1. Outlining your timeline: As you are developing your timeline, make sure that you chose the points wisely so that you are able to link them together to tell a compelling story through this
  2. Late work: Late work will not be accepted under normal Plan accordingly.
  3. Citation guidelines–quotes: All quotes must be placed in quotation marks and cited using the parenthetical method according to the following examples:
  4. cite primary documents by using the title or name of the document in conjunction with the name of the PDF, e. Mary Antin Memoir, Immigration PDF;
  5. cite lectures by lecture title, e. Defining Capitalism;
  6. cite textbook by chapter and page number, e. Chapter 19, page 359;
  7. cite illustrations from the Library of Congress as follows: Available from the Library of Congress, <insert the URL for the image>.
  8. Effective quoting: Simply quoting a primary document is not necessarily making effective use of it. You also need to explain what the document means and how that meaning advances your argument. Doing this requires that you draw inferences and synthesize information from multiple In other words, be selective in quoting from the primary documents, and only quote very colorful and compelling language. For an assignment of this nature, quotes should ordinarily be 10 words or less in length and should be used sparingly.
  9. Quotes and the textbook: Do not quote from the
  10. Citation guidelines–paraphrasing: Paraphrasing well is an art, and paraphrased passages must be cited just like When you paraphrase you need to substantially change the wording of the original source. It is not sufficient to change a few words and retain the original sentence structure. That approach leaves you open to charges of plagiarism. Instead, you must take the idea from the original source and put it in your own words, which means a new sentence structure and significantly different word choices. See the examples below:
  • Original passage: “Work-sharing festivals such as house raisings, log rollings, and quiltings gave isolated farm folk the chance to break their daily ”

Unacceptable: Work-sharing opportunities including house construction, log gathering, and sewing gave detached farmers an opportunity to change their routine. Acceptable: Farmers merged their social lives with their work lives to gain relief from the monotony of an agrarian existence.

Use the same citation format noted above in number 5.



Grades Thesis Evidence Quotations Timeline Points Length
A’s The title for the

timeline references the argument being made and makes clear which course theme is being addressed.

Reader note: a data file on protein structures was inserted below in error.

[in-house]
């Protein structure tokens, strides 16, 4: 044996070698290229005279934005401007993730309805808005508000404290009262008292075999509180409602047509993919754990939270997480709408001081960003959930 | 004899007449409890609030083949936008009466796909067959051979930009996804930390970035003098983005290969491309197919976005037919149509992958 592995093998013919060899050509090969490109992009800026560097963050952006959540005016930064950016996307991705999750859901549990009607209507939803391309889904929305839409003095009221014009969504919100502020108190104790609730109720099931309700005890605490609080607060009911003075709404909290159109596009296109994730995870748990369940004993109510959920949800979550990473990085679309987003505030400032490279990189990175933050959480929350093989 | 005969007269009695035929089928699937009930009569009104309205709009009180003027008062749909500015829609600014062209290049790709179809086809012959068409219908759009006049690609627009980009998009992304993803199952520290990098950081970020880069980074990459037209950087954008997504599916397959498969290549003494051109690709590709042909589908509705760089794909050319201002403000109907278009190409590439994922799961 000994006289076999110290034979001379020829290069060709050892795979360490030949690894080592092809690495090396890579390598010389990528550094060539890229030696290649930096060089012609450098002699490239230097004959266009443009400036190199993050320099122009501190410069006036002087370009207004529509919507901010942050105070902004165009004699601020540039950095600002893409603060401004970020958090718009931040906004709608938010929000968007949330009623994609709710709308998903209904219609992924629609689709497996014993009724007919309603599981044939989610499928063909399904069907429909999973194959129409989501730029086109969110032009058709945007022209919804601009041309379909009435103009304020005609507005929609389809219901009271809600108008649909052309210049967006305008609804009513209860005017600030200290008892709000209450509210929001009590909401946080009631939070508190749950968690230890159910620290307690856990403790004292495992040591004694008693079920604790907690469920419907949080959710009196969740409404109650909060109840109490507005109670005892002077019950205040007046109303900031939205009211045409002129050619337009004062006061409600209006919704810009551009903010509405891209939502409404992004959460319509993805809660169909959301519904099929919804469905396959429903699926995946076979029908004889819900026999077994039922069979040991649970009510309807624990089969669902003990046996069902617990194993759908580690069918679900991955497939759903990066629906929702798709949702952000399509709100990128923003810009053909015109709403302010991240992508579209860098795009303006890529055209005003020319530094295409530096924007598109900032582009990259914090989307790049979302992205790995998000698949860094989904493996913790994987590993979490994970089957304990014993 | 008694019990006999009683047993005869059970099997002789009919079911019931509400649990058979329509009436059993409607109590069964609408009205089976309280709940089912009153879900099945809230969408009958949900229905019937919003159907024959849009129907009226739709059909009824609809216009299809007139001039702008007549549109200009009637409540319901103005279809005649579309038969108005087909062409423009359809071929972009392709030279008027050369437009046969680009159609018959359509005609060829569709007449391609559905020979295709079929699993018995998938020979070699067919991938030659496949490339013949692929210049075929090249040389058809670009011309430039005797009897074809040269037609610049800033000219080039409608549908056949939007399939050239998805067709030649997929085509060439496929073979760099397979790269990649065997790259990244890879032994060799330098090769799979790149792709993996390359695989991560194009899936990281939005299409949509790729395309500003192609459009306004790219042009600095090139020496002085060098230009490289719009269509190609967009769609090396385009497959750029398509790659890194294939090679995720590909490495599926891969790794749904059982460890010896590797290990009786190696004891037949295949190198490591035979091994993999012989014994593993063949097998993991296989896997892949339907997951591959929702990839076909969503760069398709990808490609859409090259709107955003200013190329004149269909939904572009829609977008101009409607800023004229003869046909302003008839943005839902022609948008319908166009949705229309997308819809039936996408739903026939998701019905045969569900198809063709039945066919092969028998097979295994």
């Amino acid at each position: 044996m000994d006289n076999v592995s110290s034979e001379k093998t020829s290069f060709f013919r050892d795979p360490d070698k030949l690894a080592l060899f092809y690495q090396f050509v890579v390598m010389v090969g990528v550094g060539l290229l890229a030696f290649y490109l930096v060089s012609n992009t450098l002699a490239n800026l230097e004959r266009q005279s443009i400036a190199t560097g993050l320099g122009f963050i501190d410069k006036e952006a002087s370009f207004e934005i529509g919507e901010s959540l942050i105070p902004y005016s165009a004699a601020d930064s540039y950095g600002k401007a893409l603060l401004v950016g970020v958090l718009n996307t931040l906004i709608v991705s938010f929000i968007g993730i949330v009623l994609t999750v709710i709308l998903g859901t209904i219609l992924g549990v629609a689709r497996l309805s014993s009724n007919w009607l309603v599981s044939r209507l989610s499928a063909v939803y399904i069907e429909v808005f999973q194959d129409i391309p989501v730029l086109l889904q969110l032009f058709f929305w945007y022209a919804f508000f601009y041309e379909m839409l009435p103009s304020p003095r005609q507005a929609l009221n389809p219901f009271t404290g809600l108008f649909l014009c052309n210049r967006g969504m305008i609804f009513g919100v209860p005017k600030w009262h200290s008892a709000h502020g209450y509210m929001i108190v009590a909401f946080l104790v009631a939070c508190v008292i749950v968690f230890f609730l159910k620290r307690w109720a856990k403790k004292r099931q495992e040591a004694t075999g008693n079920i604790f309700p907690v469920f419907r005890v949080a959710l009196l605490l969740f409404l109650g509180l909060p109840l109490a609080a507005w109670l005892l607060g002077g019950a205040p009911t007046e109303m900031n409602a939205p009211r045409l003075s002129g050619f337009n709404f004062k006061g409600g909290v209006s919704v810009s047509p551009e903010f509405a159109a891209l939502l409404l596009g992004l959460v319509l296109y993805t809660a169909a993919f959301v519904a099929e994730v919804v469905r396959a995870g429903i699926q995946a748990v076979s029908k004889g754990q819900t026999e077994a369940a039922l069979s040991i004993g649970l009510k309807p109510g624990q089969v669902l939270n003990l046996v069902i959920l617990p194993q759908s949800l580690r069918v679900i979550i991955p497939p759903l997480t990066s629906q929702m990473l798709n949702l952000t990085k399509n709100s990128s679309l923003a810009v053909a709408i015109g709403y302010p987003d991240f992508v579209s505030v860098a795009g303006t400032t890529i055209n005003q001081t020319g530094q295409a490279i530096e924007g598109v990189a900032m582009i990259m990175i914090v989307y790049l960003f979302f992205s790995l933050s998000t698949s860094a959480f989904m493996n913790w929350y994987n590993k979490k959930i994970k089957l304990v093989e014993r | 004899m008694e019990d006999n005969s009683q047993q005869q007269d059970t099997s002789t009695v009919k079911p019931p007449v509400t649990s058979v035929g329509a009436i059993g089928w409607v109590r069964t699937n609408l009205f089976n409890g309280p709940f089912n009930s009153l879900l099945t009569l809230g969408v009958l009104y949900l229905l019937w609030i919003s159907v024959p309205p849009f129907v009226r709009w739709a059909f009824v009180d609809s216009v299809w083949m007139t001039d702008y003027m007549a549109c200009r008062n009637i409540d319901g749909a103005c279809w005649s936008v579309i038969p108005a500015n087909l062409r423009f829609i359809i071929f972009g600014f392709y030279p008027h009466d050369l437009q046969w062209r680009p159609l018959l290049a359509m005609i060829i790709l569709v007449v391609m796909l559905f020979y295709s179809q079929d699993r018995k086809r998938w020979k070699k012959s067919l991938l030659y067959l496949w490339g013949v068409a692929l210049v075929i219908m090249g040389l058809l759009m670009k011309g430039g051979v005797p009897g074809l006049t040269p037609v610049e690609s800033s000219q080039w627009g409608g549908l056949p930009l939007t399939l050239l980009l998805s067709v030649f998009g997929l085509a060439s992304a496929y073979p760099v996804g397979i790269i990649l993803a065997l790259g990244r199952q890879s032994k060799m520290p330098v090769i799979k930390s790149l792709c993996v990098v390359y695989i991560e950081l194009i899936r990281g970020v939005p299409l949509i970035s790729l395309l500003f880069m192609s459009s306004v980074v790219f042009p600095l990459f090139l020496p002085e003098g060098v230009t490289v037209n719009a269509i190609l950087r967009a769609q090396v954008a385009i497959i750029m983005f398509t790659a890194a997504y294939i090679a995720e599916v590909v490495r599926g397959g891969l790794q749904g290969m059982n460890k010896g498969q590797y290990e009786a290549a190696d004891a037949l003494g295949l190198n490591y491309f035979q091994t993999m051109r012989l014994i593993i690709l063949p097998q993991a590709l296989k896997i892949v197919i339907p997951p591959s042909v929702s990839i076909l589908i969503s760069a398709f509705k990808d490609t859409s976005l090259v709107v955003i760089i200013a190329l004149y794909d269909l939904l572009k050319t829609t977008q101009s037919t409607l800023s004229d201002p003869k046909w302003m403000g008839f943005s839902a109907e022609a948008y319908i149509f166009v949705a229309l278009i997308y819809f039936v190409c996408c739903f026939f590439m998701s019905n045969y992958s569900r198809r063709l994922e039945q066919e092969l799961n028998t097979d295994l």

Each point on the timeline includes substantive analysis.

Substantial evidence is

derived from all assigned sources—especially the PDFs. Typically students will draw from two different documents for each timeline point.


The evidence is contextualized, evaluated, and analyzed.


Illustrations are well chosen and pair with the textual points.


quotes are taken from the PDFs—and cited properly. Quotes are not longer than 5-

10 words, and are used wisely and sparingly. Quotes are analyzed and help develop the thesis of the timeline.

Timeline points are

coherent and relate to the course theme being examined.


Each timeline point begins with a strong topic sentence. Each timeline point contains clear details drawn from the PDFs.


Each timeline point clearly shows one of the following: change over time, a critical turning point, or cause

and effect.


required length.


Grades Thesis Evidence Quotations Timeline Points Length
B’s Timeline typically

contains all or most elements of the “A Grade” for thesis and argument, but is not fully developed.

Timeline contains

satisfactory usage of the PDFs, but does not meet all the “A Grade” requirements.


Illustrations are on point with the purpose of the timeline, but may be fewer in number than required.


contains quotes from PDFs, but they are not well- selected or placed, they are too long, there are too many quotes, and/or they are not


Timeline points contain

all or most elements of the “A Grade,” but perhaps minor issues exist: topic sentences might be weak, there might not be sufficient development of evidence, or the thesis might be incomplete.


may be off by less than 40 words.


Grades Thesis Evidence Quotations Timeline Points Length
C’s Typically, “C

Grade” timelines have a weak or inadequate thesis that contains little more than a factual statement about the topic of the timeline.

Typically, “C Grade”

timelines provide simple, factual summaries and are devoid of analysis and context. Summaries may or may not be drawn from the PDFs.


Illustrations may or may not address the textual content of the timeline.


A “C Grade” is the highest grade a student can earn if the PDFs are not engaged.

Quotations are

not contextualized, evaluated, and/or analyzed.

Quotations add no value to the timeline.

Topic sentences are

either weak or non- existent. The evidence likely is not developed or interpreted. Often timeline points lack coherent themes.

“C Grade”

timelines may meet required length but have a weak thesis and/or poor use of evidence and quotes.


Timelines might be up to 80 words short of the minimum




Grades Thesis Evidence Quotations Timeline Points Length
D’s Typically, “D

Grade” timelines lack a thesis or if one is attempted it is nothing more than a weak generalization.

The evidence presented

typically is not concrete and specific but instead is overly generalized.


Typically, there is little or no use of the primary document PDFs.


Illustrations may or may not be present

There are likely

no quotes and/or the quotes have little connection to the problem being studied.

There are no topic

sentences. There are no interpretations or evaluations of the evidence. The points lack coherent purpose.


Grades” may or may not meet the required length.


Grades Thesis Evidence Quotations Timeline Points Length
F’s “F Grade”

timelines do not have a thesis or an argument.

Little or no understanding

of the problem being studied is demonstrated.


Moreover, there is little or no attention to assigned sources.


Often, the timeline is off topic or full of factual errors.


Illustrations may or may not be present.

Quotations are

minimal or are off topic.

There are no topic

sentences. There are no interpretations or evaluations of the evidence. The paragraphs lack coherent purpose.


Grades” may or may not meet the required length.